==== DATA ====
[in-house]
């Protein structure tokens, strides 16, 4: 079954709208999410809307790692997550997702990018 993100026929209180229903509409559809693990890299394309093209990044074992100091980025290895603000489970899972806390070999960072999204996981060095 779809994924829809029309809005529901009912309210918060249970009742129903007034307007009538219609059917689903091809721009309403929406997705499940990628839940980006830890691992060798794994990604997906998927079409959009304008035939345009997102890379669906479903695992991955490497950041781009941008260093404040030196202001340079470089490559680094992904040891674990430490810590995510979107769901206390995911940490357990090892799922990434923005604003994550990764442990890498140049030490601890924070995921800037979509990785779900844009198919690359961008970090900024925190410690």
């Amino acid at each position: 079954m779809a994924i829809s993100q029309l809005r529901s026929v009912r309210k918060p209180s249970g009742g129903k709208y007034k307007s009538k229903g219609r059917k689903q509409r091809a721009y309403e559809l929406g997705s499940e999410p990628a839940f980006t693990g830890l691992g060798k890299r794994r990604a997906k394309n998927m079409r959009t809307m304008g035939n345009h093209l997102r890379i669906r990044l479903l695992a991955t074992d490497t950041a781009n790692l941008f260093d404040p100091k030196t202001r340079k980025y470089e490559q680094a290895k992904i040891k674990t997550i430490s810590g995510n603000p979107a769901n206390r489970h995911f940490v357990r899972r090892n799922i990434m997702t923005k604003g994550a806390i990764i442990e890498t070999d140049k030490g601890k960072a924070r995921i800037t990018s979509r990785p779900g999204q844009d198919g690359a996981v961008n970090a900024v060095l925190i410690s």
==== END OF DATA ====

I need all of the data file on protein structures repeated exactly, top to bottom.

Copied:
[in-house]
């Protein structure tokens, strides 16, 4: 079954709208999410809307790692997550997702990018 993100026929209180229903509409559809693990890299394309093209990044074992100091980025290895603000489970899972806390070999960072999204996981060095 779809994924829809029309809005529901009912309210918060249970009742129903007034307007009538219609059917689903091809721009309403929406997705499940990628839940980006830890691992060798794994990604997906998927079409959009304008035939345009997102890379669906479903695992991955490497950041781009941008260093404040030196202001340079470089490559680094992904040891674990430490810590995510979107769901206390995911940490357990090892799922990434923005604003994550990764442990890498140049030490601890924070995921800037979509990785779900844009198919690359961008970090900024925190410690």
């Amino acid at each position: 079954m779809a994924i829809s993100q029309l809005r529901s026929v009912r309210k918060p209180s249970g009742g129903k709208y007034k307007s009538k229903g219609r059917k689903q509409r091809a721009y309403e559809l929406g997705s499940e999410p990628a839940f980006t693990g830890l691992g060798k890299r794994r990604a997906k394309n998927m079409r959009t809307m304008g035939n345009h093209l997102r890379i669906r990044l479903l695992a991955t074992d490497t950041a781009n790692l941008f260093d404040p100091k030196t202001r340079k980025y470089e490559q680094a290895k992904i040891k674990t997550i430490s810590g995510n603000p979107a769901n206390r489970h995911f940490v357990r899972r090892n799922i990434m997702t923005k604003g994550a806390i990764i442990e890498t070999d140049k030490g601890k960072a924070r995921i800037t990018s979509r990785p779900g999204q844009d198919g690359a996981v961008n970090a900024v060095l925190i410690s």